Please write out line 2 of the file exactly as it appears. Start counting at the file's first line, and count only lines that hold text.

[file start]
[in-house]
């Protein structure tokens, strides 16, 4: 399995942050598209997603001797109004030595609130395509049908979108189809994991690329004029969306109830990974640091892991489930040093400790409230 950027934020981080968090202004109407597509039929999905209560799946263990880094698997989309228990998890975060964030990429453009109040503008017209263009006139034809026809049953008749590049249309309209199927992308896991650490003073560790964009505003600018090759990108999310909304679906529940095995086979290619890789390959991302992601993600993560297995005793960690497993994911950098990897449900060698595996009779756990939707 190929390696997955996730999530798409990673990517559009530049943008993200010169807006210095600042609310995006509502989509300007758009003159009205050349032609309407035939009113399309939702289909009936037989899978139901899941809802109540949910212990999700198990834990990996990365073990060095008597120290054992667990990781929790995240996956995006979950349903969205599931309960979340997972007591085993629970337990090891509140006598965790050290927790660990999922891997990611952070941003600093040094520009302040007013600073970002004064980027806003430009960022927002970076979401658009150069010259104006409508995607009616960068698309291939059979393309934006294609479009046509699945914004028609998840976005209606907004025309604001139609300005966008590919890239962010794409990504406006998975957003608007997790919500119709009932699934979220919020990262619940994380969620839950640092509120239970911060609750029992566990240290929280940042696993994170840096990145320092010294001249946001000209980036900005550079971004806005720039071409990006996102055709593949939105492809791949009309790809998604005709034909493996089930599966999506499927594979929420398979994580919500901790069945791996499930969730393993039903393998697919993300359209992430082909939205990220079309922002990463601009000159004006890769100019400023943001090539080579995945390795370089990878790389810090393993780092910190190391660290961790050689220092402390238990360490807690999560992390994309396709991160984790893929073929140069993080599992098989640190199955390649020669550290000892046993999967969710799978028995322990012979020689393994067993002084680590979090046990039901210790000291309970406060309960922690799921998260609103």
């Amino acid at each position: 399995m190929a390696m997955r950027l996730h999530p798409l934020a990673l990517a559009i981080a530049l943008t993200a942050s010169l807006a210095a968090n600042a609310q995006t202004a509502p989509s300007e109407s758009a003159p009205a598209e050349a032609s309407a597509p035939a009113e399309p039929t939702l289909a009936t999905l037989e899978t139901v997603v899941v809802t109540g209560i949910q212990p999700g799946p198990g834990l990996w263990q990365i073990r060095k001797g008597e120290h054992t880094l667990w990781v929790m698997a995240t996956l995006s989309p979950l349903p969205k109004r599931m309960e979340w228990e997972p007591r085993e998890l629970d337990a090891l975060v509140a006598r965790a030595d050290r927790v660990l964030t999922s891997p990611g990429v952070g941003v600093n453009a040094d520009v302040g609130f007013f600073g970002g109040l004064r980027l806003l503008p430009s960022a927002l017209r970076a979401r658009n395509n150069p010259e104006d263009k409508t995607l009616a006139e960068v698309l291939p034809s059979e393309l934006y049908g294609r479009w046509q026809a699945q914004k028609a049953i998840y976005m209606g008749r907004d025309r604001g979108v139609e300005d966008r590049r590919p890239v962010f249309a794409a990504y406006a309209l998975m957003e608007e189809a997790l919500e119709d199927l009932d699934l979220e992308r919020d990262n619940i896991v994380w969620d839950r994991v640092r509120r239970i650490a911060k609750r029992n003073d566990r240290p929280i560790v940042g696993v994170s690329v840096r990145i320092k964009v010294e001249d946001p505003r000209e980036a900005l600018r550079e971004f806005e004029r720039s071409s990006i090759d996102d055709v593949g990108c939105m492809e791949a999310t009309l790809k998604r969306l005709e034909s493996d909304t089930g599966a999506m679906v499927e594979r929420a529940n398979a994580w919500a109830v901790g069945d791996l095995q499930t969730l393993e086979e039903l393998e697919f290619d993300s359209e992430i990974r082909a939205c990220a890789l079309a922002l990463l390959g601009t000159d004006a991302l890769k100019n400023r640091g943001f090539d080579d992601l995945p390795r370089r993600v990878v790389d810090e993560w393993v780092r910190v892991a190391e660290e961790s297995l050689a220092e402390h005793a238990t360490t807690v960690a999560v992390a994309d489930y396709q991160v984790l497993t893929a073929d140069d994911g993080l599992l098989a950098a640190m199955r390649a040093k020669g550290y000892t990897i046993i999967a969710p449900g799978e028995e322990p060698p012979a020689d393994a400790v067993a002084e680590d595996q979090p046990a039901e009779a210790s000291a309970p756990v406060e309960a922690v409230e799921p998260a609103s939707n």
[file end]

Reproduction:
């Protein structure tokens, strides 16, 4: 399995942050598209997603001797109004030595609130395509049908979108189809994991690329004029969306109830990974640091892991489930040093400790409230 950027934020981080968090202004109407597509039929999905209560799946263990880094698997989309228990998890975060964030990429453009109040503008017209263009006139034809026809049953008749590049249309309209199927992308896991650490003073560790964009505003600018090759990108999310909304679906529940095995086979290619890789390959991302992601993600993560297995005793960690497993994911950098990897449900060698595996009779756990939707 190929390696997955996730999530798409990673990517559009530049943008993200010169807006210095600042609310995006509502989509300007758009003159009205050349032609309407035939009113399309939702289909009936037989899978139901899941809802109540949910212990999700198990834990990996990365073990060095008597120290054992667990990781929790995240996956995006979950349903969205599931309960979340997972007591085993629970337990090891509140006598965790050290927790660990999922891997990611952070941003600093040094520009302040007013600073970002004064980027806003430009960022927002970076979401658009150069010259104006409508995607009616960068698309291939059979393309934006294609479009046509699945914004028609998840976005209606907004025309604001139609300005966008590919890239962010794409990504406006998975957003608007997790919500119709009932699934979220919020990262619940994380969620839950640092509120239970911060609750029992566990240290929280940042696993994170840096990145320092010294001249946001000209980036900005550079971004806005720039071409990006996102055709593949939105492809791949009309790809998604005709034909493996089930599966999506499927594979929420398979994580919500901790069945791996499930969730393993039903393998697919993300359209992430082909939205990220079309922002990463601009000159004006890769100019400023943001090539080579995945390795370089990878790389810090393993780092910190190391660290961790050689220092402390238990360490807690999560992390994309396709991160984790893929073929140069993080599992098989640190199955390649020669550290000892046993999967969710799978028995322990012979020689393994067993002084680590979090046990039901210790000291309970406060309960922690799921998260609103």